• In the year 2000 Yeltsin handed over the reigns to Putin, in 2008 Putin to Medvedev and in 2012 Medvedev back to Putin in a series of elections disappointingly undemocratic to some of us in the West. My unofficial poll of Russian guides characterizes Putin as strong and having guided Russians through some very difficult times (an apparently satisfied majority), and KGB-military-bully.
  • I was surprised to find the Russian Orthodox Church so integral a part of present-day Russian life. Much church property was returned in the 90’s, and many churches destroyed by the Soviets have been rebuilt. Something like 70% of Russians identify as Russian Orthodox, and although a much smaller per cent actually attend church services, that number is growing
  • It is extremely difficult to get any Russian to say, “The future is definitely bright.” The reasons for this are many. One, as spoken by one of our favorite guides, is the wish for the US and the west “to simply leave us alone” while Russians work out their transition to democracy and a market economy. Another is (I told you we’d get back to it) vodka. Few are aware that the Lenin quote, “Religion is the opiate of the people,” was actually more like “Religion and vodka are the opiates of the people.” Alcoholism is a problem in present-day Russia.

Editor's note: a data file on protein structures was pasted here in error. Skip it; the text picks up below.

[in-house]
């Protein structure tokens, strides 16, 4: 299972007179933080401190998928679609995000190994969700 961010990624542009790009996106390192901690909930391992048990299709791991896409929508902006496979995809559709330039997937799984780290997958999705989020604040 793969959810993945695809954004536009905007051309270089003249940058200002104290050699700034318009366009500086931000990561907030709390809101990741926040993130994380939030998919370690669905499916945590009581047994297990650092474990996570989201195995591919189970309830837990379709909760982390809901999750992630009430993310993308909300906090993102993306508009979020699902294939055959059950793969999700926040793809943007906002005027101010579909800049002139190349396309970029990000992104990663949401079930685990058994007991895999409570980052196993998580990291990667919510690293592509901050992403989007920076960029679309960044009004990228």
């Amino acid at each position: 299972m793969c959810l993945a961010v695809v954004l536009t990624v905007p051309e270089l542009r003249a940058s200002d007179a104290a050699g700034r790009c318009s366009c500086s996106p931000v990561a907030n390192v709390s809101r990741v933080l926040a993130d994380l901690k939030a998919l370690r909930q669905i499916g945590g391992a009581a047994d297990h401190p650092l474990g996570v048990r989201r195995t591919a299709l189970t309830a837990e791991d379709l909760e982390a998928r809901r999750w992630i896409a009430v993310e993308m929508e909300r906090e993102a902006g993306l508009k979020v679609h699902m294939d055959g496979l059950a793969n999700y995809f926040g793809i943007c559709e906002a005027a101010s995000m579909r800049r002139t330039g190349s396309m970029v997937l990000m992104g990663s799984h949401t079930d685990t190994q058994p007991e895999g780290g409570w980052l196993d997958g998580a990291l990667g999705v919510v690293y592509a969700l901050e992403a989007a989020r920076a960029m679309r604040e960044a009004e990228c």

• And yet I’ll suggest that vodka is also one reason the Russians have hope for the future. Well, maybe not vodka per se but the congenial, passionate, life- and music- and literature-loving, if somewhat melancholy, Russian heart. That Russian heart, I’ve learned, tends to reveal itself after the second or third vodka toast of the evening. It’s a good heart, a big heart. A heart worth getting to know, should you, too, have the chance to visit this vast, surprising and complicated country.



  1. I love this. We adopted our daughter from Russia 17 years ago, and much still sounds the same. I loved St. Petersburg. Thanks for sharing this!